I was asked to explain list throttling in SharePoint 2010 to a client today, and thought it might be valuable to share a chunk of the email for future use;
- Adding indexes to columns will not defeat the throttling limits for standard users.
- Adding indexes to columns will allow views to be constructed that filter the result set to avoid throttle limits.
We can therefore state the following;
- If you try to sort, or filter a list on an unindexed column, the throttling rules are applied before the result set is compiled.
- If you try to sort, or filter a list on an indexed column, throttling rules are applied after the result set is compiled – so filters and sorting will work, but you still need to constrain the number of items to fall under the throttle limit.
- There is an exception – the built in ID field doesn’t cause throttle limits to be applied when used to sort.
Therefore, if you want to be able to sort the views of a list with more than 5000 items (the default SP 2010 throttle limit), you need to constrain the number of items by applying a filter on an indexed field. Hopefully this explains the issues you are seeing – basically that indexing a column does not mean you can return more than the throttle limit when sorting on it.
Also, remember to test as a normal user – administrators are not throttled.
I’ve been investigating methods to clear thousands of versions from a few documents in a client SharePoint system recently (caused by an errant workflow that nobody spotted). The client was able to delete the documents – sending them to the recycle bin, but could not empty the recycle bin – SharePoint timed out and fell over each time.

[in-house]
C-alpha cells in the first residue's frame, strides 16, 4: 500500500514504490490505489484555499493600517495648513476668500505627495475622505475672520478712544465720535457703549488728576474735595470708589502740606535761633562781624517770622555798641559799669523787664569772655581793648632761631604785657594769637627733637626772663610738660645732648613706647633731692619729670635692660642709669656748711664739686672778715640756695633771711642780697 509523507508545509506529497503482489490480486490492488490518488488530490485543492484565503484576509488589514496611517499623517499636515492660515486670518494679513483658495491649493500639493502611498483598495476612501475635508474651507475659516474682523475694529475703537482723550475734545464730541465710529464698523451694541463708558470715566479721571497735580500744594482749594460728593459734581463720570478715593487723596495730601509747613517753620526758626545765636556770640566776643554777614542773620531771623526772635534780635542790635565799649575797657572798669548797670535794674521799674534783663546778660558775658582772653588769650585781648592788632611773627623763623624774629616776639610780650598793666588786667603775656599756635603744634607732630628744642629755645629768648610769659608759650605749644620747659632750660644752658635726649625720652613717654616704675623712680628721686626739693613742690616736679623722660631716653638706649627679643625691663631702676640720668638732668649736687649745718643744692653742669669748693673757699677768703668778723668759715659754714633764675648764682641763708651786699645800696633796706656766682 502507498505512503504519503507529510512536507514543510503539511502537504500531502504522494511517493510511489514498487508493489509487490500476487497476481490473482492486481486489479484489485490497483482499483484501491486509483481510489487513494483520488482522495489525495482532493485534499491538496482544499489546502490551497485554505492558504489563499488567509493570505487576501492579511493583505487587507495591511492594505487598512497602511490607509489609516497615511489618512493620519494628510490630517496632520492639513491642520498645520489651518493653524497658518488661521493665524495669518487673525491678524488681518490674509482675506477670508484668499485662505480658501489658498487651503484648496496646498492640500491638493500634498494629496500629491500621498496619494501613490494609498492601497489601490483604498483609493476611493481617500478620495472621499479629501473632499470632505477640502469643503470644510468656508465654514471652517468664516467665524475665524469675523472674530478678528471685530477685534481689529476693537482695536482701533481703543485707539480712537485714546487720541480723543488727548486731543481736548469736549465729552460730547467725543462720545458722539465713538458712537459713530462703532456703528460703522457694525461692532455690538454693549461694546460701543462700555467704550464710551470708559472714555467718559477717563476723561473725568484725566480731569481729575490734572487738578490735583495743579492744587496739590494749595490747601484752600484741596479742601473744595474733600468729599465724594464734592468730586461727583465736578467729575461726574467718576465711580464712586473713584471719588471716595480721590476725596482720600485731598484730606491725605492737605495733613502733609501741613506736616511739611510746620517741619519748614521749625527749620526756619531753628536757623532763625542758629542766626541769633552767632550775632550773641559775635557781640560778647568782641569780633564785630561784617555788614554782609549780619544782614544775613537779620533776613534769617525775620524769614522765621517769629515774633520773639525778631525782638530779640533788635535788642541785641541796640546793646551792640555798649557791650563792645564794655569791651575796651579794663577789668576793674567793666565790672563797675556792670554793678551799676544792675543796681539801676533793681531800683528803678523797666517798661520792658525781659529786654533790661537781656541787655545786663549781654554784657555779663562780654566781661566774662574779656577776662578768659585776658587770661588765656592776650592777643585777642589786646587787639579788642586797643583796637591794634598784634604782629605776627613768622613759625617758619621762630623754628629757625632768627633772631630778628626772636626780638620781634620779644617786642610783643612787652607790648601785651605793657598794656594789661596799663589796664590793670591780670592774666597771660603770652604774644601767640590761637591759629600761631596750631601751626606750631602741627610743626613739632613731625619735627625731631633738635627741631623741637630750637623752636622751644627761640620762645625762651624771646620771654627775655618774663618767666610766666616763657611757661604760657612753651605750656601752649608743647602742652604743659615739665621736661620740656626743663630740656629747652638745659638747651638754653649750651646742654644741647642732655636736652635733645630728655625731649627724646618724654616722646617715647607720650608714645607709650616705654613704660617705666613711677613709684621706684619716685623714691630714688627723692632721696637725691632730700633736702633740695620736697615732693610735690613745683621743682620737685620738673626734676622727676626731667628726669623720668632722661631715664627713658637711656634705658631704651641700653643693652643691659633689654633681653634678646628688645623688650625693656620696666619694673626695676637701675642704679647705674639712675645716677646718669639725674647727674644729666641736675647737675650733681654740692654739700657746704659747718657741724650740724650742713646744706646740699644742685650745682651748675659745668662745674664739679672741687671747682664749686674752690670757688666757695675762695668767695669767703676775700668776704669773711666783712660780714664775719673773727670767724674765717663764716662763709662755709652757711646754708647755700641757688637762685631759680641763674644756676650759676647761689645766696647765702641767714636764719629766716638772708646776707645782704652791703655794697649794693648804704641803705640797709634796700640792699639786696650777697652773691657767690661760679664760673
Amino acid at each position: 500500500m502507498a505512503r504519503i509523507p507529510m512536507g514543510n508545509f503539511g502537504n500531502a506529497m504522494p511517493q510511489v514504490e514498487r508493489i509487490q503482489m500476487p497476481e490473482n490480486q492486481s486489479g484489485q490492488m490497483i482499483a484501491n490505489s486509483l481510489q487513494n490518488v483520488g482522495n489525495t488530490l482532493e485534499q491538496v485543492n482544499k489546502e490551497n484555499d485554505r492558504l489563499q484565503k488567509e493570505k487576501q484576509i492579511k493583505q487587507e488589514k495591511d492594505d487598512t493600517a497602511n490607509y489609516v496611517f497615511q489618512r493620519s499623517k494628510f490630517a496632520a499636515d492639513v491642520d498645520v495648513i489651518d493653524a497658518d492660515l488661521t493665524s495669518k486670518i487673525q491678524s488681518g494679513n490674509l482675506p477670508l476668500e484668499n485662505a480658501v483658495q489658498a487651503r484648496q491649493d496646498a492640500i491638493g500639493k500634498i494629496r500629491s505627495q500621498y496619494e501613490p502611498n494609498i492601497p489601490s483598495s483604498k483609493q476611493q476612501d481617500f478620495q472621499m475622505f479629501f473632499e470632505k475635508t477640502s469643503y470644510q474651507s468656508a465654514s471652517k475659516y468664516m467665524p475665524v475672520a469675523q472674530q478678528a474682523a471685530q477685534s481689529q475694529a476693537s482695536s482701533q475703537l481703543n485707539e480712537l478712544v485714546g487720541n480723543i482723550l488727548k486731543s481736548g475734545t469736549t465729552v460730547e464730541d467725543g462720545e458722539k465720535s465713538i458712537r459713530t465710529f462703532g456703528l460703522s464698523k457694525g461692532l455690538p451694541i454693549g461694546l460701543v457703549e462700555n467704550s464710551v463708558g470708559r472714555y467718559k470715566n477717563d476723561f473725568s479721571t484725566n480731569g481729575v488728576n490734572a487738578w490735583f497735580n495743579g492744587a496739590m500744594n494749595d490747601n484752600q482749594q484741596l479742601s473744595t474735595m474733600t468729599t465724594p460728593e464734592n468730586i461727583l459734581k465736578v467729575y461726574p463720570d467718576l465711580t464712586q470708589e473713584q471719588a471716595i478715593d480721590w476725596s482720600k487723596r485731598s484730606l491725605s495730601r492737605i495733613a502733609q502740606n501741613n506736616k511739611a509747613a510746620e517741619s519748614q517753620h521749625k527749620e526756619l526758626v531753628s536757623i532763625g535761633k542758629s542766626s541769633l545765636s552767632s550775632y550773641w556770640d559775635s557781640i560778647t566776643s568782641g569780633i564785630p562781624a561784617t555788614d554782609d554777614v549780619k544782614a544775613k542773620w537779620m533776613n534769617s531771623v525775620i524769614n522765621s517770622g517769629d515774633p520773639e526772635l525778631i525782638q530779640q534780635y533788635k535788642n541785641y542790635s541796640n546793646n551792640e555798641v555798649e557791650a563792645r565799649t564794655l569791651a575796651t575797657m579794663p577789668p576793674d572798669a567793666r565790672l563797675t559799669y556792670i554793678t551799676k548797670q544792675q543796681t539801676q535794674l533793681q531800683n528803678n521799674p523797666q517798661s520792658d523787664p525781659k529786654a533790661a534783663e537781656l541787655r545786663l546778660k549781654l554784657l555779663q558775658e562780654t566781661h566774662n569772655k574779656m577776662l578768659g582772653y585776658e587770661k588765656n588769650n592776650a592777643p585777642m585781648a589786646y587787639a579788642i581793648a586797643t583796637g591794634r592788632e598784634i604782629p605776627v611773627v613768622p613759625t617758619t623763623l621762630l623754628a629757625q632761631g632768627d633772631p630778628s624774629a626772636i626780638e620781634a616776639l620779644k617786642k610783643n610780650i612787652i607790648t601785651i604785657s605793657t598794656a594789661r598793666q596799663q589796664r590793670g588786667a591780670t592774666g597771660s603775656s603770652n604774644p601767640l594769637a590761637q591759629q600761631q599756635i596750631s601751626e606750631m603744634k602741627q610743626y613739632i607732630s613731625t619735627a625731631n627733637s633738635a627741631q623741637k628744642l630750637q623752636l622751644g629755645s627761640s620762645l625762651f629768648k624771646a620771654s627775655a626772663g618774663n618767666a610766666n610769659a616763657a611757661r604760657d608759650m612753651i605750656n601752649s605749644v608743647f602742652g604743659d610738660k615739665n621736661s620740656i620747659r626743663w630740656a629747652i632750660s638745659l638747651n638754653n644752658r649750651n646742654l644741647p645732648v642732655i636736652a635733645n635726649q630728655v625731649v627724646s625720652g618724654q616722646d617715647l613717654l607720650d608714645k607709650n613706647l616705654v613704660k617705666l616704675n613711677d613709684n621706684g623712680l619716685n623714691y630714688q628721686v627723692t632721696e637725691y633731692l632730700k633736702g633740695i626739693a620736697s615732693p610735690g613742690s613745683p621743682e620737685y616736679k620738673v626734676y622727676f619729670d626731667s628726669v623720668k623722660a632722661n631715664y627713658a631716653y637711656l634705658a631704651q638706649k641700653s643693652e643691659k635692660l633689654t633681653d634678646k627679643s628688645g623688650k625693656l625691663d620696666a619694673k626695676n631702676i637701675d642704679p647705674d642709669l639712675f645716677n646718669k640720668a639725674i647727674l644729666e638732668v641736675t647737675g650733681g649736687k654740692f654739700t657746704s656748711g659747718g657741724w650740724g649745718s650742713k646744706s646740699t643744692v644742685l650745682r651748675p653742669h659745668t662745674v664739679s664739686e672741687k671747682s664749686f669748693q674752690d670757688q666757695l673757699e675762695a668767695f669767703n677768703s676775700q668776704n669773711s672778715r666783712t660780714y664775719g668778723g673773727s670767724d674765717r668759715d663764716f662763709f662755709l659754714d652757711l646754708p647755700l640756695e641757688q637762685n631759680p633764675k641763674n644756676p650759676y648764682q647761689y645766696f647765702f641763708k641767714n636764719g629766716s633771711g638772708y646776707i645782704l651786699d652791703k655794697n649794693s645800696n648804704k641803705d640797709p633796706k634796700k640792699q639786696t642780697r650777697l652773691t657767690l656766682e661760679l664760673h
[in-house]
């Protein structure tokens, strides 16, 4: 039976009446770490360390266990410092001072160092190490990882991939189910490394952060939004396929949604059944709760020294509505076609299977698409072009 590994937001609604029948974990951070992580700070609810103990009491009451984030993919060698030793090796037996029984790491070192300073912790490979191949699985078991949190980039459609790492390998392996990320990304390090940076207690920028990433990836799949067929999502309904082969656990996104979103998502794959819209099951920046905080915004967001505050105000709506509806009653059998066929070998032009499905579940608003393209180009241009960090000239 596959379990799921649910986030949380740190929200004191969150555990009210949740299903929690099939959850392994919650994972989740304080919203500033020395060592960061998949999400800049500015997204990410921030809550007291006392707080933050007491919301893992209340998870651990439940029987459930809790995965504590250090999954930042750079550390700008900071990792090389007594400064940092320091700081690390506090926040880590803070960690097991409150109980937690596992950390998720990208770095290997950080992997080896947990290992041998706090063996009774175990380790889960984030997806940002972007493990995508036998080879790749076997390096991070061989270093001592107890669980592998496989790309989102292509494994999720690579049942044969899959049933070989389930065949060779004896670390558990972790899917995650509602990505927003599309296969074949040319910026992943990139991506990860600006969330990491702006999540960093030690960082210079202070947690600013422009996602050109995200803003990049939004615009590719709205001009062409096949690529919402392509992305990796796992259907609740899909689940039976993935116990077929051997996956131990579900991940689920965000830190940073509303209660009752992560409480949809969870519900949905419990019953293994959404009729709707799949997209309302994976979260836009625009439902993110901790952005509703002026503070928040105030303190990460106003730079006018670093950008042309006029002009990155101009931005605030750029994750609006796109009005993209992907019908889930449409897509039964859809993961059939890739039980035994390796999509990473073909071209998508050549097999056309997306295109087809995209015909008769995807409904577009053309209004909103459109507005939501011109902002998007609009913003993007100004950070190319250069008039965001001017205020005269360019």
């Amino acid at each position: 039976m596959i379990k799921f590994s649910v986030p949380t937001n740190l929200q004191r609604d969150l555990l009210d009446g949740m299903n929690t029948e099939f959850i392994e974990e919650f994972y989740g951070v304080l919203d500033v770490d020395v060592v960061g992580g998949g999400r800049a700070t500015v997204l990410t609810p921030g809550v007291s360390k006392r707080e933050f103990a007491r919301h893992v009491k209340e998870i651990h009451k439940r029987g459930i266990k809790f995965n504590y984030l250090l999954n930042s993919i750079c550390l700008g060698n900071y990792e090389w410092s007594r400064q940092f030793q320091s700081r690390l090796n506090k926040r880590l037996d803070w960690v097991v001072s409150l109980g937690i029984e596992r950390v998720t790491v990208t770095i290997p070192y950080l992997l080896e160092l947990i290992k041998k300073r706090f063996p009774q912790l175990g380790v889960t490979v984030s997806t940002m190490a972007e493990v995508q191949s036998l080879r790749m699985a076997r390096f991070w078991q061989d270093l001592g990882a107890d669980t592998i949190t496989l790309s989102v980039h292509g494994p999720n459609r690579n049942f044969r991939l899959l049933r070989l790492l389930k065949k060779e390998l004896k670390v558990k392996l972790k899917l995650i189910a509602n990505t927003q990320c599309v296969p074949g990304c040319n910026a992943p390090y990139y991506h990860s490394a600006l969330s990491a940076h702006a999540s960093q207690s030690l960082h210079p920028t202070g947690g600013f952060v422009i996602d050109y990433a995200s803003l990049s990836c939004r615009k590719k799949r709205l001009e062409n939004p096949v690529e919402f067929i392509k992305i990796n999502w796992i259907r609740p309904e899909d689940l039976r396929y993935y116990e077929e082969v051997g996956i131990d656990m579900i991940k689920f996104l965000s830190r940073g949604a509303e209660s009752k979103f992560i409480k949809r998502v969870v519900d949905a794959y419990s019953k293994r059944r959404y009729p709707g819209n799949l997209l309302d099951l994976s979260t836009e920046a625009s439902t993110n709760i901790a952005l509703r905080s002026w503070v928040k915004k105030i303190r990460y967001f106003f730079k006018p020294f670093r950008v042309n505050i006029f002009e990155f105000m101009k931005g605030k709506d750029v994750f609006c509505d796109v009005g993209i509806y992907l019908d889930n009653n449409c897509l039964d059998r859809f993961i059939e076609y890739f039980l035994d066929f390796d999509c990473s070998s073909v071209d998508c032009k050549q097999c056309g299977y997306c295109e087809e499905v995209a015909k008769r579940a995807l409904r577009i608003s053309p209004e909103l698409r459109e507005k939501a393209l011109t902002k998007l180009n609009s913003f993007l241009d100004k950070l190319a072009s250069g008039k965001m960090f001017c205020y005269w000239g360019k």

The solution we ended up looking at involved emptying the versions from the document, and it taught us a number of lessons;
- When dealing with documents, you must always deal with the SPFile object. The SPFile and SPListItem objects both have version histories, but they are subtly different (as explained below).
- SPFile.Versions is a collection of all the versions except the latest version. The collection is stored in reverse order.
- SPListItem.Versions is a collection of all the versions including the latest version. The collection is stored in sequential order.
- After removing an SPFileVersion from the SPFile.Versions collection, you should force an SPFile.Item.SystemUpdate() – to ensure the SharePoint interface reflects what you have done (we stumbled across this quite by accident – we had the API reporting it had completed it’s work, and the web interface reporting the versions still existed).
- If you are going to delete a lot of versions sequentially, make sure you put a delay in the loop to give SharePoint a chance to breath – many operations in SharePoint are asynchronous, and can be dropped if the system runs out of threads.
I have to admit I’m still a little mystified at some of the stranger facets of the whole SPListItem/SPFile relationship – such as the SPFile object not having a full complement of properties under certain circumstances. Very odd.